Sweet potato is a warm-season vegetable that should not be planted until all danger of frost has passed and the soil has warmed. It prefers a well-drained loam soil slightly acidic in nature. Sweet potatoes are started in the garden as vegetative “slips” which can be obtained at many yard and garden stores during the spring or produced by burying storage roots in moist sand and keeping them in a warm location until slips appear.
Space slips 9 to 18 inches apart in rows spaced 36 to 48 inches apart in the garden. Adequate soil moisture and fertility (based on soil tests) should be present before slips are planted. If the soil has been fertilized according to test recommendations before planting, the only additional fertilizer warranted is a light side dressing of nitrogen (12 oz. per 1000 square feet) applied about three weeks after planting and again when the vines begin to “run”. While considered to be drought-tolerant, sweet potatoes bear more heavily if provided with about one inch of water per week.
Sweet potatoes are relatively pest free. Soil borne insects can be a problem if the ground planted in sweet potatoes was in sod the previous year. Diseases that can infect sweet potato include scurf (a storage disease), stem rot, soft (bacterial) rot, black rot and nematodes. Well- drained soil along with good sanitation can help to curtail disease incidence. Weed control is important and can be accomplished mechanically, with mulch or through the use of herbicides.
Most sweet potato cultivars require 95 to 120 days between planting and harvest. One “hill” should yield about two pounds of sweet potatoes given good production conditions.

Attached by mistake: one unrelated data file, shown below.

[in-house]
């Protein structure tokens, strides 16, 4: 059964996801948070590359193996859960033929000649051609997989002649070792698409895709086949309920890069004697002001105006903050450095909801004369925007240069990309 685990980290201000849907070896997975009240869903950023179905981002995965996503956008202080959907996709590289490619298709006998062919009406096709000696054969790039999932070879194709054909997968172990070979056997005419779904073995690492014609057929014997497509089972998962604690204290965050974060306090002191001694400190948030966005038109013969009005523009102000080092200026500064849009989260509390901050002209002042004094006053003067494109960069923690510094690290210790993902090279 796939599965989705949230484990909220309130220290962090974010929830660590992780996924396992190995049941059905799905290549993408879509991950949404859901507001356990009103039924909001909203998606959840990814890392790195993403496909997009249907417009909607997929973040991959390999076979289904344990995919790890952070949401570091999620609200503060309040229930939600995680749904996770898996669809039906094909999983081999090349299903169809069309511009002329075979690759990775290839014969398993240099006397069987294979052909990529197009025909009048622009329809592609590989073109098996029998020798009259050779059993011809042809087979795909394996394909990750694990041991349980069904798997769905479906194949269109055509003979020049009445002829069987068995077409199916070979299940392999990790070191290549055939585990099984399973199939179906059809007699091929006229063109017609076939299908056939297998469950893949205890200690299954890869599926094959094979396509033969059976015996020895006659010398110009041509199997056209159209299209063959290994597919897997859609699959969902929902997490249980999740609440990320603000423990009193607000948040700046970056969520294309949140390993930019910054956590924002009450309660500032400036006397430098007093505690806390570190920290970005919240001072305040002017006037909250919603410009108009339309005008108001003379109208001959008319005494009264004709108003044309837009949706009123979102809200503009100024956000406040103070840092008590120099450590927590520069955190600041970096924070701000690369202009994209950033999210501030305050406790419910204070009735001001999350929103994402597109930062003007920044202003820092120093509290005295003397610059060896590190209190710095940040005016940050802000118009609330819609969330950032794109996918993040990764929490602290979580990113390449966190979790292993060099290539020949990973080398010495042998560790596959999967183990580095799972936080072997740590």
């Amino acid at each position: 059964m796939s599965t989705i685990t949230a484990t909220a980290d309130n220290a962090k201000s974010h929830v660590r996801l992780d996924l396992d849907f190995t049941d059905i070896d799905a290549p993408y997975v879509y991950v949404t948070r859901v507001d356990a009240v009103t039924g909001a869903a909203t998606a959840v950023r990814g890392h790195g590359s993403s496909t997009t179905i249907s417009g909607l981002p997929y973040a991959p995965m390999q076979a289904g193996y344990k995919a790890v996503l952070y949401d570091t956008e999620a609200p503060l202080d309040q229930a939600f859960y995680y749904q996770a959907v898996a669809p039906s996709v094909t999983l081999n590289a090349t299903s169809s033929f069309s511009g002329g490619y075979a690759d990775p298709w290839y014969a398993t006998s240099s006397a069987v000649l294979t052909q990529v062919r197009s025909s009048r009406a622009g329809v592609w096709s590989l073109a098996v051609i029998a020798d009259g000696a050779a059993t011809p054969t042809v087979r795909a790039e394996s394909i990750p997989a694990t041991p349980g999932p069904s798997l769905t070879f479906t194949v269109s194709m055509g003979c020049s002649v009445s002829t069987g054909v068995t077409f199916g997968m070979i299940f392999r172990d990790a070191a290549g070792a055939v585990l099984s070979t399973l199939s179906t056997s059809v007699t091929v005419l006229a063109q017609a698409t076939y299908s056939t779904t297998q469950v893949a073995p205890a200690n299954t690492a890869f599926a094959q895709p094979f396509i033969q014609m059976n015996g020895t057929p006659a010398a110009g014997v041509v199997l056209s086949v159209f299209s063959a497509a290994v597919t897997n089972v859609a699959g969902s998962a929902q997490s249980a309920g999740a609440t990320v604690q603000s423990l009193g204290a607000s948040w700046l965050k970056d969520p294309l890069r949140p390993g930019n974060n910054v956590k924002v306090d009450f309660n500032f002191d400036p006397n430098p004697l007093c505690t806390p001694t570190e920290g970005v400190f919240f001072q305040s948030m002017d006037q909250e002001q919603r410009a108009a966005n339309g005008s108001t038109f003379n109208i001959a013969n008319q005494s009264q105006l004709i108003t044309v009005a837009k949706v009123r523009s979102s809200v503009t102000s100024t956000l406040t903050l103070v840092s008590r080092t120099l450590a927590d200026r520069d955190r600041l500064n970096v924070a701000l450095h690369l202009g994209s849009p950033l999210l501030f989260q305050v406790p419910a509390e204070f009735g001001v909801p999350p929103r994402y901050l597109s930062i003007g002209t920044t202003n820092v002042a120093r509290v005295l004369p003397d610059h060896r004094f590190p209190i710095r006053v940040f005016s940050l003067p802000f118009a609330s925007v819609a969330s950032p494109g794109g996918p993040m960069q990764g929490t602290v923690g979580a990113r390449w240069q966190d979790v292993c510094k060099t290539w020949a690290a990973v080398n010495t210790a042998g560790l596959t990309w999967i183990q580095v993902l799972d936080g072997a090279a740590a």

Pulling the vines several days before digging the roots will help to toughen them and lessen the incidence of skinning. Following harvest, sweet potatoes should be cured in a warm (85 degrees F) and humid (90 percent) environment for several days. This practice produces higher sugar content and better color in the flesh while allowing damaged tissue to heal. Sound sweet potatoes have a storage life from between six to ten months when stored at temperatures of between 55 and 65 degrees F in a humid environment.
Sweet potato is a nutritious vegetable that probably deserves more attention than it gets in the diet of the average American. In addition to being rich in starches (for energy), it contains complex carbohydrates, dietary fiber, protein, beta carotene (pro vitamin A), vitamin C and vitamin B6. Sweet potato is relatively low in calories (a 100 gram serving is reported to contain about 115 calories) and also is an important source of minerals such as calcium, magnesium and potassium.
As an interesting aside, sweet potato has been the subject of a considerable amount of developmental research over the years. African-American agricultural scientist and Missouri native George Washington Carver (best known for his work with peanut) also worked with sweet potato. From the latter he is credited with developing over 125 diverse products including dyes, wood fillers, candies, pastes, breakfast foods, starches, flours, and molasses.
REVISED: July 10, 2015